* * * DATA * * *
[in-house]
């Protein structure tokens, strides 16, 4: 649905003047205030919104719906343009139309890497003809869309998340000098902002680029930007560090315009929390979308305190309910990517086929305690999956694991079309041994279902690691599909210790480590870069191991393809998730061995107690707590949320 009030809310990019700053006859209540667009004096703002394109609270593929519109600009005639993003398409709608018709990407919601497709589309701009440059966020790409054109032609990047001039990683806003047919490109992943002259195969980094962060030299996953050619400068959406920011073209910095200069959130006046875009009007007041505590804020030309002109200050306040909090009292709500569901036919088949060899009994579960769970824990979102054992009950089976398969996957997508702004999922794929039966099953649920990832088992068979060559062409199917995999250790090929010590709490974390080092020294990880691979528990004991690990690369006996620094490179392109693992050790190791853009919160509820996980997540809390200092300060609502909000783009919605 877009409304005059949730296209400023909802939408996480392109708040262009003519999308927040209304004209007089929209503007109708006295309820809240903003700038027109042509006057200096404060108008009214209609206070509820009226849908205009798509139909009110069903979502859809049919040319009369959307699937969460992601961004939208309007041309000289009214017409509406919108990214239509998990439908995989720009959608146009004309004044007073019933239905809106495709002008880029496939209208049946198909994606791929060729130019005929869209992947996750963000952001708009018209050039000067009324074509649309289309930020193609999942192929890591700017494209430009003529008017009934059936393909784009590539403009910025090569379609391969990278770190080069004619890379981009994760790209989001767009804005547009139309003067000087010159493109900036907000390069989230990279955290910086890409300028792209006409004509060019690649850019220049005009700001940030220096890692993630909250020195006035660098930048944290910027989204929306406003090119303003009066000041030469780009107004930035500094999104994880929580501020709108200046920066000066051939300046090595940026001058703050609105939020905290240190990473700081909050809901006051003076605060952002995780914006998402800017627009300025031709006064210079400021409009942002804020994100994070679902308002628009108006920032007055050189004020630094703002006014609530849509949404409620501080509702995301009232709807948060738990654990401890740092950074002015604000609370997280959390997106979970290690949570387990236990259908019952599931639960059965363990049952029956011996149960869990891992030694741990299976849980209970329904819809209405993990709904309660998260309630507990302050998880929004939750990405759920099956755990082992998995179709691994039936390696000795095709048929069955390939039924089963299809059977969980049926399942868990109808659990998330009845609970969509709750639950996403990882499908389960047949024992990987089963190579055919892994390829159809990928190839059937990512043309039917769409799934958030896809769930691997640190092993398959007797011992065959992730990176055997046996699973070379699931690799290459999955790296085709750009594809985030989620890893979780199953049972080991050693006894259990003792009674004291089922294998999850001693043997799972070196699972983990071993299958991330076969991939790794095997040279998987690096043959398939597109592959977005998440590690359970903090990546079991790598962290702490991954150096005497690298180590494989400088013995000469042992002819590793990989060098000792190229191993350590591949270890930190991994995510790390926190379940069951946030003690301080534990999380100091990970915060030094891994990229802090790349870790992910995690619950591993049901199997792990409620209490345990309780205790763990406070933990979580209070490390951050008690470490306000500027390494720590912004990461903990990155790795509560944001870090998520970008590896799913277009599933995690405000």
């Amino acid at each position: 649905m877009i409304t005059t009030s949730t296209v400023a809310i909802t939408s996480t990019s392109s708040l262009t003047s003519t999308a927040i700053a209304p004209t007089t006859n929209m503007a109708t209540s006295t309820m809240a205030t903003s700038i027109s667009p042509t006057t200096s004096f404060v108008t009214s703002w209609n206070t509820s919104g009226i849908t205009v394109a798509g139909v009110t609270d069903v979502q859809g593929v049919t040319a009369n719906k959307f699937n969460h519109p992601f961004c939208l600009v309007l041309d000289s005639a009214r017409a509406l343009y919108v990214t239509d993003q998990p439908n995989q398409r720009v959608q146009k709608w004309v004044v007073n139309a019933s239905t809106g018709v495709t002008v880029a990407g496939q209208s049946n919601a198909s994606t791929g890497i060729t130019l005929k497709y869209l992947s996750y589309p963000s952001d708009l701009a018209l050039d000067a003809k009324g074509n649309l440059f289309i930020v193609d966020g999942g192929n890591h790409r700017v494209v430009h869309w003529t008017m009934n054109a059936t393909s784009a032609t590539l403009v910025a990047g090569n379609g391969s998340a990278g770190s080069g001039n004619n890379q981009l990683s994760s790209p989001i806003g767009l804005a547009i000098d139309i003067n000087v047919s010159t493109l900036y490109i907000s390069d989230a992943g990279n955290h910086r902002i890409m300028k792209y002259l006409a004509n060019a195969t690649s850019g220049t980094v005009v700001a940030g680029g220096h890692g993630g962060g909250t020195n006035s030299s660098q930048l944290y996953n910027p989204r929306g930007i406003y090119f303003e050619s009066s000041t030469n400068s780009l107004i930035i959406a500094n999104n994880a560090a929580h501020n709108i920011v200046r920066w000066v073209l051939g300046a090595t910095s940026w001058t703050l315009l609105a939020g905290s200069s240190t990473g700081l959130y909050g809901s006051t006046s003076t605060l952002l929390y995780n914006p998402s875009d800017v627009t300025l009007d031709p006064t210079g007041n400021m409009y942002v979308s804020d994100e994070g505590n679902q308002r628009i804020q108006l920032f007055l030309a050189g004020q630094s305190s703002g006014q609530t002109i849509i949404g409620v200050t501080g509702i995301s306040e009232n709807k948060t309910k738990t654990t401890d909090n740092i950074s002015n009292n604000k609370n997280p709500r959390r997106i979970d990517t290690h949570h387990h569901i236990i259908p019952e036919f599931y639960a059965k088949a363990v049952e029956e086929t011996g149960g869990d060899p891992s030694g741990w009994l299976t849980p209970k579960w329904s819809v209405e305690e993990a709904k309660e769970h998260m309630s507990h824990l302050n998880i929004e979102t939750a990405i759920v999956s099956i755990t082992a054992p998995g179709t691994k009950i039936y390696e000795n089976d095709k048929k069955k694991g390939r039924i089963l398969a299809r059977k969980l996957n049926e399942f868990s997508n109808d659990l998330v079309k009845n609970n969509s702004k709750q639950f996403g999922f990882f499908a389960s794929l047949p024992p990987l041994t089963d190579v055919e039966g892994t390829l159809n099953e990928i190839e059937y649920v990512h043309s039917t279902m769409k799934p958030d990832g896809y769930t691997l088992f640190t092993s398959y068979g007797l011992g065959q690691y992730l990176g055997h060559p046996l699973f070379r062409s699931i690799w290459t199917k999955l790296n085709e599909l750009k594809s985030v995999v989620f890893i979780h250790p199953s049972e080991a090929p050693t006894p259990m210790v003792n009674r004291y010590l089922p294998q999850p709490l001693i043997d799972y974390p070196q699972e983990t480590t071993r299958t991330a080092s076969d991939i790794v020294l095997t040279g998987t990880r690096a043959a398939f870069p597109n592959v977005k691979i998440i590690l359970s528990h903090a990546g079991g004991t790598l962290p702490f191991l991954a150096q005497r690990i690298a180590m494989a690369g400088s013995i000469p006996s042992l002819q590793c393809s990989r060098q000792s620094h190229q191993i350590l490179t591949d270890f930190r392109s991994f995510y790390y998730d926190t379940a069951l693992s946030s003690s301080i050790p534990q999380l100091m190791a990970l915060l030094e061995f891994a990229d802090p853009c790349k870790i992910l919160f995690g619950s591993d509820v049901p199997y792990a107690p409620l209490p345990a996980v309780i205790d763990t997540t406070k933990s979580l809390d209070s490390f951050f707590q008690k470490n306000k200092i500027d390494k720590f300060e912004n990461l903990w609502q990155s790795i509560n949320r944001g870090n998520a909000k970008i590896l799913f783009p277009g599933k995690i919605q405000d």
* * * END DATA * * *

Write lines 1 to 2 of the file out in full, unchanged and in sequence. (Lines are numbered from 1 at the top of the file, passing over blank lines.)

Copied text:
[in-house]
């Protein structure tokens, strides 16, 4: 649905003047205030919104719906343009139309890497003809869309998340000098902002680029930007560090315009929390979308305190309910990517086929305690999956694991079309041994279902690691599909210790480590870069191991393809998730061995107690707590949320 009030809310990019700053006859209540667009004096703002394109609270593929519109600009005639993003398409709608018709990407919601497709589309701009440059966020790409054109032609990047001039990683806003047919490109992943002259195969980094962060030299996953050619400068959406920011073209910095200069959130006046875009009007007041505590804020030309002109200050306040909090009292709500569901036919088949060899009994579960769970824990979102054992009950089976398969996957997508702004999922794929039966099953649920990832088992068979060559062409199917995999250790090929010590709490974390080092020294990880691979528990004991690990690369006996620094490179392109693992050790190791853009919160509820996980997540809390200092300060609502909000783009919605 877009409304005059949730296209400023909802939408996480392109708040262009003519999308927040209304004209007089929209503007109708006295309820809240903003700038027109042509006057200096404060108008009214209609206070509820009226849908205009798509139909009110069903979502859809049919040319009369959307699937969460992601961004939208309007041309000289009214017409509406919108990214239509998990439908995989720009959608146009004309004044007073019933239905809106495709002008880029496939209208049946198909994606791929060729130019005929869209992947996750963000952001708009018209050039000067009324074509649309289309930020193609999942192929890591700017494209430009003529008017009934059936393909784009590539403009910025090569379609391969990278770190080069004619890379981009994760790209989001767009804005547009139309003067000087010159493109900036907000390069989230990279955290910086890409300028792209006409004509060019690649850019220049005009700001940030220096890692993630909250020195006035660098930048944290910027989204929306406003090119303003009066000041030469780009107004930035500094999104994880929580501020709108200046920066000066051939300046090595940026001058703050609105939020905290240190990473700081909050809901006051003076605060952002995780914006998402800017627009300025031709006064210079400021409009942002804020994100994070679902308002628009108006920032007055050189004020630094703002006014609530849509949404409620501080509702995301009232709807948060738990654990401890740092950074002015604000609370997280959390997106979970290690949570387990236990259908019952599931639960059965363990049952029956011996149960869990891992030694741990299976849980209970329904819809209405993990709904309660998260309630507990302050998880929004939750990405759920099956755990082992998995179709691994039936390696000795095709048929069955390939039924089963299809059977969980049926399942868990109808659990998330009845609970969509709750639950996403990882499908389960047949024992990987089963190579055919892994390829159809990928190839059937990512043309039917769409799934958030896809769930691997640190092993398959007797011992065959992730990176055997046996699973070379699931690799290459999955790296085709750009594809985030989620890893979780199953049972080991050693006894259990003792009674004291089922294998999850001693043997799972070196699972983990071993299958991330076969991939790794095997040279998987690096043959398939597109592959977005998440590690359970903090990546079991790598962290702490991954150096005497690298180590494989400088013995000469042992002819590793990989060098000792190229191993350590591949270890930190991994995510790390926190379940069951946030003690301080534990999380100091990970915060030094891994990229802090790349870790992910995690619950591993049901199997792990409620209490345990309780205790763990406070933990979580209070490390951050008690470490306000500027390494720590912004990461903990990155790795509560944001870090998520970008590896799913277009599933995690405000």